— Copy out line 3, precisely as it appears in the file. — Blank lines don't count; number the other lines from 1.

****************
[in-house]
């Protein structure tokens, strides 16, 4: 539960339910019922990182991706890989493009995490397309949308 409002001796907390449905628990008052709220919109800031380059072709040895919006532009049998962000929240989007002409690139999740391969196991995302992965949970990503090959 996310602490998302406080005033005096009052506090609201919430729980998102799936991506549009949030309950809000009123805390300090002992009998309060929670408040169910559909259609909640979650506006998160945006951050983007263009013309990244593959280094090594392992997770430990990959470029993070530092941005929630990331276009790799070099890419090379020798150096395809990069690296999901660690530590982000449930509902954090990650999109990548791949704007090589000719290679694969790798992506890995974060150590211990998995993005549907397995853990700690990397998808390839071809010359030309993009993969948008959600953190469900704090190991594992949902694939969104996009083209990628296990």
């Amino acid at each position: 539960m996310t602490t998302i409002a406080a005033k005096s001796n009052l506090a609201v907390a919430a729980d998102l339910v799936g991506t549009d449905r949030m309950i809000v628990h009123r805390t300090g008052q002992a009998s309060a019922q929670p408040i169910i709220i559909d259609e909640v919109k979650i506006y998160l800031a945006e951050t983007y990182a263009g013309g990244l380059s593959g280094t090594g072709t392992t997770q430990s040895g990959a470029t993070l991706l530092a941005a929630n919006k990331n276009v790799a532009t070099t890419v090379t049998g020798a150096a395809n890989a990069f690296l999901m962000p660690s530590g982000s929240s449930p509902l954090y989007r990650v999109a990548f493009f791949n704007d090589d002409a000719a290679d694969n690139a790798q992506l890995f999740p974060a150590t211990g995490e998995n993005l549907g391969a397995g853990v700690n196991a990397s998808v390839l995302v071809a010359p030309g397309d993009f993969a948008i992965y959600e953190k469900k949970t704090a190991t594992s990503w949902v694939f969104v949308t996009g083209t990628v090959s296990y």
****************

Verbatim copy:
């Amino acid at each position: 539960m996310t602490t998302i409002a406080a005033k005096s001796n009052l506090a609201v907390a919430a729980d998102l339910v799936g991506t549009d449905r949030m309950i809000v628990h009123r805390t300090g008052q002992a009998s309060a019922q929670p408040i169910i709220i559909d259609e909640v919109k979650i506006y998160l800031a945006e951050t983007y990182a263009g013309g990244l380059s593959g280094t090594g072709t392992t997770q430990s040895g990959a470029t993070l991706l530092a941005a929630n919006k990331n276009v790799a532009t070099t890419v090379t049998g020798a150096a395809n890989a990069f690296l999901m962000p660690s530590g982000s929240s449930p509902l954090y989007r990650v999109a990548f493009f791949n704007d090589d002409a000719a290679d694969n690139a790798q992506l890995f999740p974060a150590t211990g995490e998995n993005l549907g391969a397995g853990v700690n196991a990397s998808v390839l995302v071809a010359p030309g397309d993009f993969a948008i992965y959600e953190k469900k949970t704090a190991t594992s990503w949902v694939f969104v949308t996009g083209t990628v090959s296990y």